Human biology requires these essential wavelengths — red and infrared — to function properly and optimally.
Because modern life lacks these frequencies, it’s up to us to intentionally supplement them — for optimal health.
Understand InfraRED Light
4 Sources of InfraRED
Sunlight is extremely rich in red and infrared light. At solar noon, sunlight is roughly 68% red & infrared.
In the morning, blue and UV are filtered out — leaving rich red and infrared light to reach the earth.
Morning Sunlight is Mostly Infrared
Sunlight is always at least 50% infrared — in all seasons, all climates, all latitudes.
There Are 3 Types of Infrared Light
Understanding this will help you decide which type sauna you prefer, which light bulbs you’ll choose.
The two most healing spectrums of light are: 1) red — and its close neighbor — 2) near-infrared.
It’s no coincidence that research indicates these two frequencies are the most restorative, seeing that their wavelengths are right next to each other.
What About Far-Infrared?
Far-infrared (FIR), by contrast, is a very long wavelength. It is actually close to the microwave spectrum of light. As we’ll see, FIR is not as restorative for health, and may not be as safe in isolation.
Sunbathing is a major component of optimizing health — especially due to its massive, rich infraRED properties.
A therapeutic dose of sunlight means exposing most of the body to sunglight.
Don’t Jump In Too Fast
Almost everyone should start cautiously with all therapeutic light.
Besides burning, sunlight can deplete precious nutrients — particularly Vitamin A — but also electrolytes and other vitamins (like B1 to a small extent).
A therapeutic dose of sunlight might look different for a beginner than for a healthy or experienced sunbather. Beginners should start with just a few minutes at a time to guage their body’s response.
Sunlight is healing at all times of the day, but early morning light is remarkably restorative — even without UV — because of its powerful infrared and red wavelengths.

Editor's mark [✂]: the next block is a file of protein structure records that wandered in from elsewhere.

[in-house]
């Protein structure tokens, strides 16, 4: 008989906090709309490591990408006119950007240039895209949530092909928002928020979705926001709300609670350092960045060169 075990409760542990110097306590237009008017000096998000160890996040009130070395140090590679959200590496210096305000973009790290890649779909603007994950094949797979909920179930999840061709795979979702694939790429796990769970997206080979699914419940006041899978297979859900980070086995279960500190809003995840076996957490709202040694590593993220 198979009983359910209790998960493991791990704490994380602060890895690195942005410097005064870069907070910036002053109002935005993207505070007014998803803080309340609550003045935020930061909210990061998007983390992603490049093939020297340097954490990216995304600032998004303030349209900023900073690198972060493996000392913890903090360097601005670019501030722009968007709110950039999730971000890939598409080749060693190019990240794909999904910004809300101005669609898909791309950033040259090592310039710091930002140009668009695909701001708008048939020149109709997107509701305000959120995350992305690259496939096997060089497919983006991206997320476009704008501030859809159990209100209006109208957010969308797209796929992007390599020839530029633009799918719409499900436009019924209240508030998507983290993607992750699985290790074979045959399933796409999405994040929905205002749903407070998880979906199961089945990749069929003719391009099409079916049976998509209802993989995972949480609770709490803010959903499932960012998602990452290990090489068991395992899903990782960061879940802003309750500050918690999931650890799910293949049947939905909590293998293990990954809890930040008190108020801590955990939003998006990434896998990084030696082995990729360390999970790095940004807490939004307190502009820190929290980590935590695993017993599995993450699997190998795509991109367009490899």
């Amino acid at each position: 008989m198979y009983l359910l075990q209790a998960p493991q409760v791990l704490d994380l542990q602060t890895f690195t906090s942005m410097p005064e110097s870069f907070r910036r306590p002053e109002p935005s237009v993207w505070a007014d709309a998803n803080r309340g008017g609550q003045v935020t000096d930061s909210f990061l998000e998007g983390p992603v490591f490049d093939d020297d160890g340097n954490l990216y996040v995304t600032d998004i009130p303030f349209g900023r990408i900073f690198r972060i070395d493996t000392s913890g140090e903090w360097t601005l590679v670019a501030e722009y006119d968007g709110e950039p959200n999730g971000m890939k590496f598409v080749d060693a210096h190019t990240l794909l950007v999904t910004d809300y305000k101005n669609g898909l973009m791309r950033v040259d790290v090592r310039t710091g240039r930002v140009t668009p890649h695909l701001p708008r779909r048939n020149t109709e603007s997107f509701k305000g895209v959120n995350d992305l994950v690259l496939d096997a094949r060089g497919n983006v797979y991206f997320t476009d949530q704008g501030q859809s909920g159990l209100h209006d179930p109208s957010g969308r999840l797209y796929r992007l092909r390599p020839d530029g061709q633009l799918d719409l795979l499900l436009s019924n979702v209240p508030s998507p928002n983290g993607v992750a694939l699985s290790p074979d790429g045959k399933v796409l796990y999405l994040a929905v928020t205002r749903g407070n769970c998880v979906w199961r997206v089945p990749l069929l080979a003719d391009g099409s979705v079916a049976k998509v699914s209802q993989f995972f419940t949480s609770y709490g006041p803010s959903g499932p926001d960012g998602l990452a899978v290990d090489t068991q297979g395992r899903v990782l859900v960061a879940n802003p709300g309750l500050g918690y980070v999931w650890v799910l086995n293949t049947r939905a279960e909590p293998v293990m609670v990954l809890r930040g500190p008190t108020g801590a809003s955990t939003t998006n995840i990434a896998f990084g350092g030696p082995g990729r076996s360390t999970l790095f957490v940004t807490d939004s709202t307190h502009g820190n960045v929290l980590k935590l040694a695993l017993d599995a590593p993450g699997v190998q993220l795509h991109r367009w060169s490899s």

What Makes a Sunbathing Session More Risky?
The UV Index, the duration of exposure, and how much skin is exposed determine how intense your sunbathing session is.
Each person is different: Skin complexion and recent sun exposure (base tan) also matter.
Because it lacks UV and is missing much of its blue light, morning sunlight is quite gentle. By contrast, noon sunlight can be quite powerful, with strong blue and UV frequencies.
A Beginner Sunlight Session -vs- An Experienced Session
- UV Index: 0-6
- Duration: 10-30 min
- UV Index: 0-12
- Duration: 10-60 min
Every Sunny Day?
The ideal day will always include quality time spent in sunshine.
While intermittent sun exposure is certainly better than none, sunlight is most effective at optimizing and regenerating health when it is received on a regular basis.
Direct Sun –> Bare Skin
The frequencies of light that hit the skin directly shape and control the entire body’s health.
A 2019 study suggested that UVB light alters immunity in the skin — and then transfers those benefits to the entire bodily system.
“It is likely that exposure to UVB light somehow alters the immune system in the skin initially, then more systemically, which in turn affects how favorable the intestinal environment is for the different bacteria,” says Vallance.https://www.frontiersin.org/articles/10.3389/fmicb.2019.02410/full#h1
It appears that clothing interferes with these biological effects of sunlight on the skin.
While some infrared light can pass through clothing (depending on the thickness of the fabric and number of layers) most is absorbed by the clothing, reducing the direct benefit to the body.
(Beneficial blue and UV are virtually 100% absorbed/blocked by most clothing fabrics).
Therefore, for therapeutic exposures to sunlight, bare skin is absolutely essential.
Sunlight is Healthy Background Light
Humans can’t sunbathe all day without getting a sunburn.
However, being in the shade still provides ample healing infraRED — as healing rays bounce off the surrounding environment and objects.
Sunlight’s natural infrared improves health even when it’s indirect — while wearing clothes and a hat or from the shade of a porch or tree.
When indirect, sunlight’s infraRED wavelengths are less intense, and therefore are beneficial over longer durations of exposure.
InfraRED from indirect sunlight can also be obtained by sitting in front of — or near — windows. Glass blocks nearly all UV, but the rest of the sunlight’s frequencies will shine through. Some newer “energy-saving” glass can block infrared rays to some extent.
Here’s how to know if infrared is reaching your skin: If heat is felt on the skin, infrared light is being delivered.
More About Modern Windows
Modern windows are being treated with various metals to reduce heat transfer between the outside and indoor air.
This will, in fact, decrease some of the infrared that enters the house via the sun. The effect likely will only be minor, and the frequencies blocked in the lower end of the infrared (meaning, far-infrared). Therefore, the most restorative near-infrared spectrum will still be available.
Further, this reduction will be a matter of percentage reduction — not 100% blocking of these frequencies.
With a primary goal to receive infraRED from sunlight, it’s vitally important to avoid sunburn — which damages skin and causes inflammation.
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